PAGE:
Today, we are witnessing the rise of a new breed of reporters, an ‘accidental profession’ that has begun to turn more professional (‘Pro’) than amateur (‘Am’).

Some ex-journalists and entrepreneurs have spotted opportunities in this space and have begun to create business models, albeit non-profit businesses. One of them, The Uptake (www.theuptake.org),  is a citizen ‘fueled’ news organization. Chuck Olsen, co-founder of The Uptake calls it ‘committing an act of journalism.’ Meaning, going out there and finding the story, not reacting to it.

Mohammed Nabbous, killed in Benghazi, Libya in March 2011, was one of the bravest citizen journos of our time, killed while uploading a story. Check out a video of these last moments at http://bit.ly/LMD0811 In the last part of this video you can sense he is terribly impatient, waiting as a large file uploads from his camera.

“Where is the media?” he asks, rhetorically, with gunfire just outside his door.  It does not strike him that he was “The Media’ –an Am behaving like, and filling the void of, a Pro.

Today many mainstream news organizations have embedded elements of citizen journalism, often training their reporters to use the tools that the Ams take for granted. BBC, for instance is training its reporters to use iPhone apps to file stories. This month, The New York Times opened up a story for citizen participation in making sense of a boatload of email records (24,199) from Sarah Palin. “We’re asking readers to help us identify interesting and newsworthy e-mails, people and events that we may want to highlight.

You could find a broader discussion of this evolving Pro-Am model in an upcoming article.

 

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“Open exchange” on Twitter gets boost, but will we tweet not talk?

I was on the phone with my sister-in-law, a teacher in Sri Lanka, who complained that many young people are losing their ability to hold conversations, just while I was reading something at BBC, where the co-founder of Twitter, Evan Williams states that Twitter intends it to facilitate an “open exchange of information.” I take it he means more dialog, better communication.

She: These people have way too much information in their heads and on their phones that they don’t communicate.

He: “Our goal at Twitter is to be a force for good”

She: “They don’t know how to write anymore, ..all this texting.”

He: “I think it will be how you get personal, customised information from every entity you care about, from your local café to your government, from your politician to your friends and family.”

I know we all see different parts of the anatomy of this elephant in the room. I promote micro-blogging as a way to connect the dots, and integrate with other forms of communication. But not at the expense of analog or ‘old media’ tools. Sometimes, the best way to chat is to pick up the phone, or walk over to the person in the next room or cubicle.

My eternal challenge to communicators is: When was the last time you wrote a letter?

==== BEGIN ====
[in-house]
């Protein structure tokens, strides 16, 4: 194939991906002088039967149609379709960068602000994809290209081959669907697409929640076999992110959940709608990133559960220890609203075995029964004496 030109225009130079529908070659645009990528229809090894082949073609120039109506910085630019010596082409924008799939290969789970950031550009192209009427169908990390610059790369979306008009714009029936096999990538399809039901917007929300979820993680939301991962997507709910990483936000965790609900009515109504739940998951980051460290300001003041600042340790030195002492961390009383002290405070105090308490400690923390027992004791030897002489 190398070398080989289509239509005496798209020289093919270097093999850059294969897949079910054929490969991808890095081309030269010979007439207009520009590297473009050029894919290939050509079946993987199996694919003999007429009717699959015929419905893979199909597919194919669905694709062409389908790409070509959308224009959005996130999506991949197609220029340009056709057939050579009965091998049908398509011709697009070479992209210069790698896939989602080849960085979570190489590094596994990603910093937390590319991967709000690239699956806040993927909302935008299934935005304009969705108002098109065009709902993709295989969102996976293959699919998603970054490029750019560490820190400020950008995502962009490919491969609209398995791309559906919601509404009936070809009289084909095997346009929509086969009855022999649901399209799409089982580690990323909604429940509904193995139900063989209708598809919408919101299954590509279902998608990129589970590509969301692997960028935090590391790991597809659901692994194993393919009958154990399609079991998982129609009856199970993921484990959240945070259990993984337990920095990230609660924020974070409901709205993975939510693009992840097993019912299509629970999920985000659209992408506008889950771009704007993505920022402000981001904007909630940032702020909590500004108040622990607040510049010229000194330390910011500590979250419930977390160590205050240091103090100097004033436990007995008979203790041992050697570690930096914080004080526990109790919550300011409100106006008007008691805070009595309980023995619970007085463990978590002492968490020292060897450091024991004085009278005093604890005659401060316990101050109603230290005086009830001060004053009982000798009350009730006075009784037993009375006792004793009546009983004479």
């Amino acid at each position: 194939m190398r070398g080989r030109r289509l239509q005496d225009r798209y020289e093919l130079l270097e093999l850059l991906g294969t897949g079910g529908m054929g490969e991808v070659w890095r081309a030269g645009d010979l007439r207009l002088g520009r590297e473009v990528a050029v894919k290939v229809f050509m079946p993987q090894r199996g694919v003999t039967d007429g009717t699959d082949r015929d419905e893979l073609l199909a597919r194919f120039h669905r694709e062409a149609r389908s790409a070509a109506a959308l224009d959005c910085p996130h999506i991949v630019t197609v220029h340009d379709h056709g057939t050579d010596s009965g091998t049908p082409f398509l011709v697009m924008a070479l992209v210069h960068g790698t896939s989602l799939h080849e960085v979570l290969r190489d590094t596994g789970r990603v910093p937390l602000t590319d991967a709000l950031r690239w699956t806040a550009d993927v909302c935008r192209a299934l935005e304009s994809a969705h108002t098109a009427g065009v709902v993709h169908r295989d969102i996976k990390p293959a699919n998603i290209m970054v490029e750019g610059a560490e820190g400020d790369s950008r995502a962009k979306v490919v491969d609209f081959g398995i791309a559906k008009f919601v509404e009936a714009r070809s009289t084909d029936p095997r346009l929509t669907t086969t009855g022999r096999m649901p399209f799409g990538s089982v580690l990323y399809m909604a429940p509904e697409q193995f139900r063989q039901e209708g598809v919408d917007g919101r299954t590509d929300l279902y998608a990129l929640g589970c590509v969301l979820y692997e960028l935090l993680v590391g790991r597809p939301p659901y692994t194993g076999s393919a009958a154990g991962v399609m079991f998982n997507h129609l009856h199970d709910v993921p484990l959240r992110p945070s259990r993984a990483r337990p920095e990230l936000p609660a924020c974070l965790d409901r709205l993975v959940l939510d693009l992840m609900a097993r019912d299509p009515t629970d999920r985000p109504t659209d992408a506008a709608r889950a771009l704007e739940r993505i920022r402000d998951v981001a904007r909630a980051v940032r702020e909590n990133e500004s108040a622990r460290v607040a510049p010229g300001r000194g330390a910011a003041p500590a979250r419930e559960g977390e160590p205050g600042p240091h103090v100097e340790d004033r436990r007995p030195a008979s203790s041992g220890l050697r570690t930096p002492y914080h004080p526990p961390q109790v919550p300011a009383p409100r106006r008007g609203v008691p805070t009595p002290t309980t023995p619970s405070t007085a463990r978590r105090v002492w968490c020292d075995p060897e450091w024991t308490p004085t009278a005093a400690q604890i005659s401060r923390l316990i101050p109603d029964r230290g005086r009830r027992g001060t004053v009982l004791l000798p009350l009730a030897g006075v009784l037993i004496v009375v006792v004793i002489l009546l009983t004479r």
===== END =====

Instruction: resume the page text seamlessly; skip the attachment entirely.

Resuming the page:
Writing fires up different circuits in the brain. I subscribe to the idea that ‘writing is decision-making‘ with a specific person or narrow audience in mind. Not just sending off random thoughts in 140 characters. I love what Mr. Williams’ company has opened up. I just hope it makes people better communicators, not  message generators.

 
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Posted by on March 15, 2010 in Communications, Technology

 

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Quotes for the week ending 22 Dec, 2007

“Forgive me for being an old fart, but today’s “social networks” look to me like yesterday’s online services.”

Doc Searls, on why he is not joining a debate on whether brands should build their own, or join social networks.

“If I were a brand or agency, I would be down at the picket lines seeing if some of this top story-telling talent was available for freelance work.”

Joe Marchese, in Online Spin, on the impact of the writers’ strike, and what ad agencies should be considering.

“Democrats are at least 10% more likely to do just about anything involving social technologies. The Republicans are the opposite — they’re a lot LESS likely to participate.”

Josh Bernoff, on Charlene Li’s blog at Forrester Research, commenting on the social media profile of presidential candidates in the U.S. elections.

“At the end of A Bug’s Life, the main character, Flick, finally convinces all the ants that they have to stand up to the grasshoppers who’ve kept them repressed for years …It’s what happens when we all have a voice, and distribution, and the ability to get together and say something.”

Chris Brogan, co-founder of Podcamp, about how Social Media is a Bug’s Life.

“Googlepedia is perhaps a more direct rival to Larry Sanger’s Citizendium, which aims to build a more authoritative Wikipedia-type resource under the supervision of vetted experts.”

Commenter Ben Vershbow of IF (The institute of the future of the book) analyzing knol, Google’s answer to Wikipedia, that was launched this week.

The word “weblog” celebrates the 10th anniversary of it being coined on 17 December 1997.

BBC, on the birthday of the word that got all this started!

 
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Posted by on December 22, 2007 in Social Media